Sorry for the novel. I'm just giving every piece of info I can I think of so I can get some help.
Iím having 2 issues. I guess itíd be nice if one was the cause of the other, so I could fix everything with one fell swoop, but that may not be the case. Iím hoping some brains here can help.
The priority issue is my attenuation. I am ALWAYS stopping 4, 5, 6, even 7 points short of my target gravity. Iím using med-to-high attenuating liquid Wyeast yeasts, using a 1L starter on a stir plate for at least 24 hours, using a pinch of yeast nutrient for the starter, and adding a tsp of nutrient for the boil, using a siphon spray into my primary fermentor, and then shaking the ~5.2 gallons in the 6.5 gallon carboy (so thereís headroom for good splashing) for at least 2-3 minutes.
My grain bills are not particularly heavy on the unfermentables Ė they are almost always based off of some BYO recipe. Last one I did was a quasi-Guinness close: 7.5 lb Marris Otter, 0.5 lb flaked barley, 0.75 lb roasted barley, 2 oz chocolate. My OG was 1.043, right on target. I used Wyeastís 1764-Pacman from Rogue (expected to get 72-78% attenuation), fermented perfectly @ 63 degrees with the airlock bubbling solidly for 3-4 days and then slowing down for the 5th, and STILL sheís all tuckered out at 1.016, only 63% attenuation.
Just racked last night and itís a good beer, but noticeably sweet. I wanted a DRY stout, dang it!
Every beer I do is the same.
- Yeast count and health is fine.
- Recipe is fine.
- Fermentation is fine.
- Aside from getting an aeration stone, I really donít think thereís anything more I can do for O2 levels.
So, Iím thinking the problem has to be in my pre-boil processes, right?
Which leads me to issue #2; controlling my mash-out temps.
I heat my strike water and mash in a 10-gallon stainless steel kettle with a false bottom that sits above 1.5 gallons of water. I always aim for strike water 11 degrees above my mash target (which, for the Dry stout, was 150), and after pouring in the grain and stirring a few minutes to break up clumps, my built-in dial thermometer and my handheld probe thermometer both tell me Iím within a degree of target. Happiness abounds.
Regarding that 1.5 gallons of water under my false bottom. Thatís a pretty heavy chuck of heat down there, which I canít get to with my spoon when I stir in the grains. Is it possible that my temp readings are only telling me whatís happening at the top and middle of my mash, but nearer that false bottom where the water once was 161 degrees, the mash is really closer to 155 or higher? Does anybody else have a mash-tun like mine (bought from MoreBeer)? Should I be recirculating a few quarts and stirring before I wrap up the mash to let sit?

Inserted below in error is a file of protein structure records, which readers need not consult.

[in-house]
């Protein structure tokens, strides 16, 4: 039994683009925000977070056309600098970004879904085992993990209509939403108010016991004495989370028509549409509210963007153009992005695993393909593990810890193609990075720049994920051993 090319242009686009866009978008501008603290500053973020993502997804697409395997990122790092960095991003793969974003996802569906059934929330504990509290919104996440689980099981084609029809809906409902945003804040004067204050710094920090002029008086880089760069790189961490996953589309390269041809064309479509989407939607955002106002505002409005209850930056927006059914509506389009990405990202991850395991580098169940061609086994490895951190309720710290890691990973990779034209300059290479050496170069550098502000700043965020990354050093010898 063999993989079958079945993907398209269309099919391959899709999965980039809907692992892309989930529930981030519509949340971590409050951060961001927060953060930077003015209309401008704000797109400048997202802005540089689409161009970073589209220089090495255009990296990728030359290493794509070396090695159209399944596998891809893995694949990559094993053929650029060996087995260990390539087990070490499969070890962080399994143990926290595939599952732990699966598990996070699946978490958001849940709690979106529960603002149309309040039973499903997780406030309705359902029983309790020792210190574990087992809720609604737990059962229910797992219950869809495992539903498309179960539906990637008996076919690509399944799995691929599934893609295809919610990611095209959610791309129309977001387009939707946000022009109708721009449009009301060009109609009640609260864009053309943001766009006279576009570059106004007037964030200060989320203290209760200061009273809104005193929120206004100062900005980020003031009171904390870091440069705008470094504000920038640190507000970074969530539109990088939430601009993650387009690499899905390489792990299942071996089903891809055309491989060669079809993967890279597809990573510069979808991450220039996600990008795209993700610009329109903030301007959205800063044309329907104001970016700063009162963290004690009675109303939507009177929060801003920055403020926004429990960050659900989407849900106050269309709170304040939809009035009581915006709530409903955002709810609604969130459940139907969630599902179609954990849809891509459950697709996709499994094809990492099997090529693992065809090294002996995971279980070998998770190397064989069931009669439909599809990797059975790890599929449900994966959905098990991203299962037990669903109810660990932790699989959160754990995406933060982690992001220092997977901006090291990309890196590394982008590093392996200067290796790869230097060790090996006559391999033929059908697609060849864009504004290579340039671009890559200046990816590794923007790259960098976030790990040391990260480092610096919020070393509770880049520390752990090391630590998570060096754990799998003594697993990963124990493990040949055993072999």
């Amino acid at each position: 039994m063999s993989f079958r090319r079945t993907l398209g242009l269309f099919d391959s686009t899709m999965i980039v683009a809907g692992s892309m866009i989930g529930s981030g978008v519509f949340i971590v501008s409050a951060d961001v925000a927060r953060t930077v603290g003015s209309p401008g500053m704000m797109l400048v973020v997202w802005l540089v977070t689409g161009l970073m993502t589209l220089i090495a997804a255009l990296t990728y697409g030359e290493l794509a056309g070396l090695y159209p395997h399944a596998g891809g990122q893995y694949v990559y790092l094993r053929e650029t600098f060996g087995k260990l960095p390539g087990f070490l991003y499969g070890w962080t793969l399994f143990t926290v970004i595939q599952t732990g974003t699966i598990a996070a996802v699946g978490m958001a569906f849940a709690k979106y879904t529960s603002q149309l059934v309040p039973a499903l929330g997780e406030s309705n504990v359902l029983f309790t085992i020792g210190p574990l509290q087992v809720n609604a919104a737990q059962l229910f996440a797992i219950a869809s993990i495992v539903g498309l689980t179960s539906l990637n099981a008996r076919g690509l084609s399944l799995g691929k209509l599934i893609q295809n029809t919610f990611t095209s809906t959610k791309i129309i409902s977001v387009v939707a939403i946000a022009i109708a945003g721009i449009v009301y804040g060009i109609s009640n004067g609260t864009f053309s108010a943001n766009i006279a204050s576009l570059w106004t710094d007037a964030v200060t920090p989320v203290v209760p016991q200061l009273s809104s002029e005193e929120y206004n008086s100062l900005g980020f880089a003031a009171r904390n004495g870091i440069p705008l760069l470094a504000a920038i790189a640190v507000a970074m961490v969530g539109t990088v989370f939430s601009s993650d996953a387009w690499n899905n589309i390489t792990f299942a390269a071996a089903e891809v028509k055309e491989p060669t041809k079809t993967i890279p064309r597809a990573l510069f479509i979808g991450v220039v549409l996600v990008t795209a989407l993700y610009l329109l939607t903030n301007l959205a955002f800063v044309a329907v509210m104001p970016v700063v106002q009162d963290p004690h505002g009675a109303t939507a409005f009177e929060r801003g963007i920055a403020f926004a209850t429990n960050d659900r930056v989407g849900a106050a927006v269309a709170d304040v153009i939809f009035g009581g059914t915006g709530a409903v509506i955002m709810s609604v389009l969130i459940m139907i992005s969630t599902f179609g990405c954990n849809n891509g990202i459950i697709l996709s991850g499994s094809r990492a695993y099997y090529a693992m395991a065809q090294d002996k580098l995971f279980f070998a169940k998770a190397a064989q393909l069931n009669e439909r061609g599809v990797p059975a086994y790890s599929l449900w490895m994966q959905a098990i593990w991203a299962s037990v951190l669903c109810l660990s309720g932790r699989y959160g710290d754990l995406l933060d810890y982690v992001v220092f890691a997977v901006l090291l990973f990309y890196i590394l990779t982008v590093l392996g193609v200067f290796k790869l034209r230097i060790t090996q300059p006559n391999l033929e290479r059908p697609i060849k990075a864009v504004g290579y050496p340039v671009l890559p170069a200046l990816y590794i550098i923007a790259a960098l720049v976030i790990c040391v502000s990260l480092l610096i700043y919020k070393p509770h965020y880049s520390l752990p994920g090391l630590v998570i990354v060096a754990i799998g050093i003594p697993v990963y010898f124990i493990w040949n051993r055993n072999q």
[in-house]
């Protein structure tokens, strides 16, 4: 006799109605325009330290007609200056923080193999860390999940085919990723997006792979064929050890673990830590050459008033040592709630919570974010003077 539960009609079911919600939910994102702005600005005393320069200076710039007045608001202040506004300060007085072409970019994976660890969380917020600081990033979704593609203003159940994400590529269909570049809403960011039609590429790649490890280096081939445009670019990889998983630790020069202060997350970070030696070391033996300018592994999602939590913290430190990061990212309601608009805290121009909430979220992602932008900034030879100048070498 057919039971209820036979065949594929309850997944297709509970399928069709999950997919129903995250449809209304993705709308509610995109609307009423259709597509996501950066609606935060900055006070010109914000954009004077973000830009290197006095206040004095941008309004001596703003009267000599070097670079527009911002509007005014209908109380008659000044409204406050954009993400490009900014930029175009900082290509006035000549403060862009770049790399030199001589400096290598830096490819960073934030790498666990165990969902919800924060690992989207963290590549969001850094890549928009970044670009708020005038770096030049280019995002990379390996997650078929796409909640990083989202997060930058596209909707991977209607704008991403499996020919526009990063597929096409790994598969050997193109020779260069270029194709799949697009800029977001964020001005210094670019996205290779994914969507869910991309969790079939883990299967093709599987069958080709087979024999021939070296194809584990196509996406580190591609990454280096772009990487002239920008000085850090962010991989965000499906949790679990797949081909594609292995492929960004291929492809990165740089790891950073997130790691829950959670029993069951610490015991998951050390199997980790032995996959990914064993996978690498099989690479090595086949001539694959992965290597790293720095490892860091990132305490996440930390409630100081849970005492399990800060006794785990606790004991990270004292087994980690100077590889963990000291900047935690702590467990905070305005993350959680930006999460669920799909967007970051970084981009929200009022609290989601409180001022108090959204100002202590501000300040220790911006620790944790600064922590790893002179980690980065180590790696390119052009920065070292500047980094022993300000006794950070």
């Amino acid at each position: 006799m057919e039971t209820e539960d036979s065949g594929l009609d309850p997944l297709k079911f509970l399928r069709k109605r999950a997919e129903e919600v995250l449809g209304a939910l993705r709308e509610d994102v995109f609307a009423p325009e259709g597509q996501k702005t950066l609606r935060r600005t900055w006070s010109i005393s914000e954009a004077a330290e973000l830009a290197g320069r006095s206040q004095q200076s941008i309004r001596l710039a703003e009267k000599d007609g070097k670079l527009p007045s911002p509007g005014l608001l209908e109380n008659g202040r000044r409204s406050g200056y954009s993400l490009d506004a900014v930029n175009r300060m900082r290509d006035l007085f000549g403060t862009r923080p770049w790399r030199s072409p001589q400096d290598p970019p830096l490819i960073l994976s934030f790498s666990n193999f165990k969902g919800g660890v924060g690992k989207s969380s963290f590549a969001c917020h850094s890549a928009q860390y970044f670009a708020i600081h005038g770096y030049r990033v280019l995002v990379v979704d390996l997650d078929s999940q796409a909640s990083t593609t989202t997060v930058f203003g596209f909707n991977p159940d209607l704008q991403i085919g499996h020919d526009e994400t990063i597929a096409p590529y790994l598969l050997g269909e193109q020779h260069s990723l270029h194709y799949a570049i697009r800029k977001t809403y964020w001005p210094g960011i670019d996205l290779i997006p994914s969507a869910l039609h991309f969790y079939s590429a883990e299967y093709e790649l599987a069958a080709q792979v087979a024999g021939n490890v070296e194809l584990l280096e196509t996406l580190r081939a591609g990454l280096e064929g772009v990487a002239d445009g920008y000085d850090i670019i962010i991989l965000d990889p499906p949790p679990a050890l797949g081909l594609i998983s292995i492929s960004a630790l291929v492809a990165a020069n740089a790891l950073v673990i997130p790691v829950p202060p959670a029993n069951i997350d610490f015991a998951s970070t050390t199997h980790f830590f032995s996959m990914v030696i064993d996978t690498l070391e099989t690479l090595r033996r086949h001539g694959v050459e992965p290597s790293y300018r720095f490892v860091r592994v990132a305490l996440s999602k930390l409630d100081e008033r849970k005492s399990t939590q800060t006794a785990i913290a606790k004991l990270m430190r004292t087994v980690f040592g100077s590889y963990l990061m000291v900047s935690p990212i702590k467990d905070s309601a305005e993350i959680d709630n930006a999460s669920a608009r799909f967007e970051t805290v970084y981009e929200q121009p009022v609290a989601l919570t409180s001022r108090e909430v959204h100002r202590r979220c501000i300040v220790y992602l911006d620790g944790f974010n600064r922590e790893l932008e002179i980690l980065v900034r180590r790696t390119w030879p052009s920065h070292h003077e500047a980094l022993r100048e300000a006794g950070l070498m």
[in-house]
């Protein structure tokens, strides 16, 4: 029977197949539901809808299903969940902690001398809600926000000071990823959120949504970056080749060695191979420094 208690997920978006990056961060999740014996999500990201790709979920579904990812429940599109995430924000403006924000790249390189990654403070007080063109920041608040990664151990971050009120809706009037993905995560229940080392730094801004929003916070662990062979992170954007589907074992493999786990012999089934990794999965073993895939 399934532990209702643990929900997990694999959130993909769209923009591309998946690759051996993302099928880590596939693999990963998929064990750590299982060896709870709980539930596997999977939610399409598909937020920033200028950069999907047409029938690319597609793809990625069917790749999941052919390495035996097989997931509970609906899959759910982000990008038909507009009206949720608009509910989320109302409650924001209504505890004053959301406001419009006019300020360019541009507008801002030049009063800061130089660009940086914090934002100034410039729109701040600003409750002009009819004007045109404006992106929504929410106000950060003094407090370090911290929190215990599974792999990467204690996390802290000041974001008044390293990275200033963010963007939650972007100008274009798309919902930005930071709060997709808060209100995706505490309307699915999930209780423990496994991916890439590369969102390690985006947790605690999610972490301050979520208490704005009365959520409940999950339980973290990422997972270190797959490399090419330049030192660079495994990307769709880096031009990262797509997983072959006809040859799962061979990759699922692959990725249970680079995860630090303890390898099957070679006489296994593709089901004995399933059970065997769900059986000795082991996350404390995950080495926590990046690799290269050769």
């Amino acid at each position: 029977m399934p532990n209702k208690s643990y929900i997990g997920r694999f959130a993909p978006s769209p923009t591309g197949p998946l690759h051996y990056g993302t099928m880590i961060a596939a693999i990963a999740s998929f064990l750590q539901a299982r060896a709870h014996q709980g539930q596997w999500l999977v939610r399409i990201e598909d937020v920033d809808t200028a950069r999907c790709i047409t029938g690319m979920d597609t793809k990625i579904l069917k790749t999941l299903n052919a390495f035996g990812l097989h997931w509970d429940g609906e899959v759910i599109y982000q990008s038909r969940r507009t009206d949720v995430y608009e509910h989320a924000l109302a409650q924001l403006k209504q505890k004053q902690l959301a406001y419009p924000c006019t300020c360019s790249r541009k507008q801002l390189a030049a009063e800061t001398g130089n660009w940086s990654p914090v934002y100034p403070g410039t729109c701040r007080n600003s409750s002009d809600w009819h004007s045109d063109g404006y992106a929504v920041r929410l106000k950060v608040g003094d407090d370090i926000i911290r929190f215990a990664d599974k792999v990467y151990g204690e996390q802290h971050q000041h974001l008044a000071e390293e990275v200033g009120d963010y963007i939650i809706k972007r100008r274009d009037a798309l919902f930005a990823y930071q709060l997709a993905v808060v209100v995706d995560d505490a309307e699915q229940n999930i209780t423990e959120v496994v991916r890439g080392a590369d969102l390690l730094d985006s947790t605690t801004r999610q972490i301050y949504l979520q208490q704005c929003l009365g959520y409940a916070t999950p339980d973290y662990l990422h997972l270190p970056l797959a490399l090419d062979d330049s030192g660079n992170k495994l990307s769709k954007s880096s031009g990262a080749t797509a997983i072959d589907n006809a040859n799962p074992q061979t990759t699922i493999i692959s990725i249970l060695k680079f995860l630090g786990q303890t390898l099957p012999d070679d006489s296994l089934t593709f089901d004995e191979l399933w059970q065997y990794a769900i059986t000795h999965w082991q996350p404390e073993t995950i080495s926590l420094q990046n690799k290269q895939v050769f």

After mashing 60 min, I (attempt to) MASH OUT.
I apply direct heat, and begin recirculating+stirring. I draw off a quart at a time, put it back in pouring it gently over the back of my metal spoon so as not to aerate, and stir the mash to try to disperse the heat. I do this about 5-6 times, watching my built-in dial thermometer. 15 min later or so, the thermometer tells me Iím just about @ 170. I shut off the heat, recirculate once or twice more and start my sparge. 5 minutes into the sparge, my dial thermometer starts wigging out, rapidly climbing higher and higher, soon telling me Iím up to 195! I get angry and call it a liar. About 10 minutes after that, itís back down to 148, and slowly but steadily dropping down through the 140ís (despite the fact that Iím using sparge water @ about 180 degrees).
So, Iíve just about had it with this mash-out process which seems like it is probably doing more bad than good. Next time Iím going to try to mash out by adding a quantity of boiling water.
In calculating how much water I need, BeerSmith asks me how much grain Iíve got and how much water Iíve got. Of course itís referring to the water Iím using to mash (1.3 q/lb), but should I also consider the 1.5 gallons of water below the false bottom in this calculation? It seems I should since it must have an effect on the total heat present. Iím wondering how much that 1.5 gallons is to blame for many of my issues.
Is there a possibility that these wacky temps Iím getting during Ďmash outí are having an effect on conversion or are otherwise the cause of my miserable attenuation?